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Cocks IBE scheme is an Identity based encryption system proposed by Clifford Cocks in 2001 [1]. The security of the scheme is based on the hardness of the quadratic residuosity problem.




The PKG chooses:

  1. a public RSA-modulus \textstyle n = pq, where \textstyle p,q,\,p \equiv q \equiv 3 \mod 4 are prime and kept secret,
  2. the message and the cipher space \textstyle \mathcal{M} = \left\{-1,1\right\}, \mathcal{C} = \mathbb{Z}_n and
  3. a secure public hash function \textstyle f: \left\{0,1\right\}^* \rightarrow \mathbb{Z}_n.


When user \textstyle ID wants to obtain his private key, he contacts the PKG through a secure channel. The PKG

  1. derives \textstyle a with \textstyle \left(\frac{a}{n}\right) = 1 by a determistic process from \textstyle ID (e.g. multiple application of \textstyle f),
  2. computes \textstyle r = a^{\frac{n+5-p-q}{8}} \mod n (which fulfils either \textstyle r^2 = a \mod n or \textstyle r^2 = -a \mod n, see below) and
  3. transmits \textstyle r to the user.


To encrypt a bit (coded as \textstyle 1/\textstyle -1) \textstyle m \in \mathcal{M} for \textstyle ID, the user

  1. chooses random \textstyle t with \textstyle m = \left(\frac{t}{n}\right),
  2. computes \textstyle c_1 = t + at^{-1} \mod n and c2 = tat − 1 and
  3. sends \textstyle s=(c_1, c_2) to the user.


To decrypt a ciphertext s = (c1,c2) for user ID, he

  1. computes α = c1 + 2r if r2 = a or α = c2 + 2r otherwise, and
  2. computes m = \left(\frac{\alpha}{n}\right).

Note that here we are assuming that the encrypting entity does not know whether ID has the square root r of a or a. In this case we have to send a ciphertext for both cases. As soon as this information is known to the encrypting entity, only one element needs to be sent.


First note that since \textstyle p \equiv q \equiv 3 \mod n (i.e. \left(\frac{-1}{p}\right) = \left(\frac{-1}{q}\right) = -1) and \textstyle \left(\frac{a}{n}\right) \Rightarrow \left(\frac{a}{p}\right) = \left(\frac{a}{q}\right), either \textstyle a or \textstyle -a is a quadratic residue modulo \textstyle n.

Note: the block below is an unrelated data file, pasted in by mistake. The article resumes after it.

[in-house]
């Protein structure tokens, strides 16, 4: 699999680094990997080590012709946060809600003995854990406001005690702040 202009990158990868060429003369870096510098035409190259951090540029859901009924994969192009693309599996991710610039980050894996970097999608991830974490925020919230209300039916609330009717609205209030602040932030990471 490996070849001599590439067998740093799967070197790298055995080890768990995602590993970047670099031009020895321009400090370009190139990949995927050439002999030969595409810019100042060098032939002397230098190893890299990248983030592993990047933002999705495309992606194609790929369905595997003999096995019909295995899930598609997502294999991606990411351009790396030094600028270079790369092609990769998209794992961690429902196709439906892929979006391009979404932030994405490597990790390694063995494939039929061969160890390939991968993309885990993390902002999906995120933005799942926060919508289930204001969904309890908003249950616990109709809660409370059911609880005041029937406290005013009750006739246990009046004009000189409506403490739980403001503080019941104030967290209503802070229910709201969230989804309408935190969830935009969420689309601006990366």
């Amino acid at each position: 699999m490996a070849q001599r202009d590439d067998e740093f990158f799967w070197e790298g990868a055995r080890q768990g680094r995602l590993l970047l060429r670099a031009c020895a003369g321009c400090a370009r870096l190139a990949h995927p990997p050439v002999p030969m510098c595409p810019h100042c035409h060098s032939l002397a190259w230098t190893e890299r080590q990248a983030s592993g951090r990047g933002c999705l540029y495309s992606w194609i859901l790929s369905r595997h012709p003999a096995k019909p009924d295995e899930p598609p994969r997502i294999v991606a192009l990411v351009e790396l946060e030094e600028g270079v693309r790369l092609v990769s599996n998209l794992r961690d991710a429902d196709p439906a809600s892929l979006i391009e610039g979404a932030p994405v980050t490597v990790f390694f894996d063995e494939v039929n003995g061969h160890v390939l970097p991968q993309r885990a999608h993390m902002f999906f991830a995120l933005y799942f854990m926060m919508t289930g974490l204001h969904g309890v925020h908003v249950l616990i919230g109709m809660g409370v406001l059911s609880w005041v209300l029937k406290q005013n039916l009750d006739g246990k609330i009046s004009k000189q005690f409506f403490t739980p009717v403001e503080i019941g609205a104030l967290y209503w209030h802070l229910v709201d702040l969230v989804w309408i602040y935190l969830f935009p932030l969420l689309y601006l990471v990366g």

Therefore, \textstyle r is a square root of \textstyle a or \textstyle -a:

 \begin{align} r^2 &= \left(a^{\frac{n+5-p-q}{8}}\right)^2 \ &= \left(a^{\frac{n+5-p-q - \Phi\left(n\right)}{8}}\right)^2 \ &= \left(a^{\frac{n+5-p-q - (p-1)(q-1)}{8}}\right)^2 \ &= \left(a^{\frac{n+5-p-q - n+p+q-1}{8}}\right)^2 \ &= \left(a^{\frac{4}{8}}\right)^2 \ &= \pm a \ \end{align}

Moreover (for the case that \textstyle a is a quadratic residue, same idea holds for \textstyle -a):

 \begin{align} \left(\frac{s+2r}{n}\right) &= \left(\frac{t + at^{-1} +2r}{n}\right) = \left(\frac{t\left(1+at^{-2} +2rt^{-1}\right)}{n}\right) \ &= \left(\frac{t\left(1+r^2t^{-2} +2rt^{-1}\right)}{n}\right) = \left(\frac{t\left(1+rt^{-1}\right)^2}{n}\right) \ &= \left(\frac{t}{n}\right) \left(\frac{1+rt^{-1}}{n}\right)^2 = \left(\frac{t}{n} \left(\pm 1\right)\right)^2 = \left(\frac{t}{n}\right) \ \end{align}


It can be shown that breaking the scheme is equivalent to solving the quadratic residuosity problem , which is suspected to be very hard. The common rules for choosing a RSA modulus hold: Use a secure \textstyle n, make the choice of \textstyle t uniform and random and moreover include some authenticity checks for \textstyle t (otherwise, an adaptive chosen ciphertext attack can be mounted by altering packets that transmit a single bit and using the oracle to observe the effect on the decrypted bit).


A major disadavantage of this scheme is that it can encrypt messages only bit per bit - therefore, it is only suitable for small data packets like a session key. To illustrate, consider a 128 bit key that is transmitted using a 1024 bit modulus. Then, one has to send 2 * 128 * 1024 bit = 32 KByte (when it is not known whether r is the square of a or a), which is only acceptable for environments in which session keys change infrequently.

This scheme does not preserve key-privacy, i.e. a passive adversary can recover meaningful information about the identity of the recipient observing the ciphertext.


  1. ^ Clifford Cocks, An Identity Based Encryption Scheme Based on Quadratic Residues, Proceedings of the 8th IMA International Conference on Cryptography and Coding, 2001

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